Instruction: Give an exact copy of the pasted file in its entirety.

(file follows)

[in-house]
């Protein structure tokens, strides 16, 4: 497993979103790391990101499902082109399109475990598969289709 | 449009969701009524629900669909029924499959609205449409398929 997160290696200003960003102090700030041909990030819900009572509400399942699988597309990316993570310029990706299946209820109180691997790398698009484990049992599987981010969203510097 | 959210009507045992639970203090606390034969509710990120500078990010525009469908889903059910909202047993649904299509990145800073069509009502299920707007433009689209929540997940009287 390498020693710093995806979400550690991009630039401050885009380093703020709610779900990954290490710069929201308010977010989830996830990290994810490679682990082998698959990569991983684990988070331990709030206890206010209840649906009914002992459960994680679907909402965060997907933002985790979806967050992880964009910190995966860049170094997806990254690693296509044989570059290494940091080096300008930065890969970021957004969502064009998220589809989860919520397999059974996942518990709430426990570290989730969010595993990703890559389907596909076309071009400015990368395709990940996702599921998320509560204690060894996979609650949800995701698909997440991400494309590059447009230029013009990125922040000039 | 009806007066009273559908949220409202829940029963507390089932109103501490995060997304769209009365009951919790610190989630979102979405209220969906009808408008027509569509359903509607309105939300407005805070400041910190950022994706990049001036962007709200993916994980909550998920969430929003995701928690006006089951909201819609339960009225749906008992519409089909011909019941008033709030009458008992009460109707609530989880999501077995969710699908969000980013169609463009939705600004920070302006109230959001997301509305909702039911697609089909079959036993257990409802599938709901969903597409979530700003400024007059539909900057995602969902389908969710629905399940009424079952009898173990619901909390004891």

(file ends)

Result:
[in-house]
């Protein structure tokens, strides 16, 4: 497993979103790391990101499902082109399109475990598969289709 | 449009969701009524629900669909029924499959609205449409398929 997160290696200003960003102090700030041909990030819900009572509400399942699988597309990316993570310029990706299946209820109180691997790398698009484990049992599987981010969203510097 | 959210009507045992639970203090606390034969509710990120500078990010525009469908889903059910909202047993649904299509990145800073069509009502299920707007433009689209929540997940009287 390498020693710093995806979400550690991009630039401050885009380093703020709610779900990954290490710069929201308010977010989830996830990290994810490679682990082998698959990569991983684990988070331990709030206890206010209840649906009914002992459960994680679907909402965060997907933002985790979806967050992880964009910190995966860049170094997806990254690693296509044989570059290494940091080096300008930065890969970021957004969502064009998220589809989860919520397999059974996942518990709430426990570290989730969010595993990703890559389907596909076309071009400015990368395709990940996702599921998320509560204690060894996979609650949800995701698909997440991400494309590059447009230029013009990125922040000039 | 009806007066009273559908949220409202829940029963507390089932109103501490995060997304769209009365009951919790610190989630979102979405209220969906009808408008027509569509359903509607309105939300407005805070400041910190950022994706990049001036962007709200993916994980909550998920969430929003995701928690006006089951909201819609339960009225749906008992519409089909011909019941008033709030009458008992009460109707609530989880999501077995969710699908969000980013169609463009939705600004920070302006109230959001997301509305909702039911697609089909079959036993257990409802599938709901969903597409979530700003400024007059539909900057995602969902389908969710629905399940009424079952009898173990619901909390004891």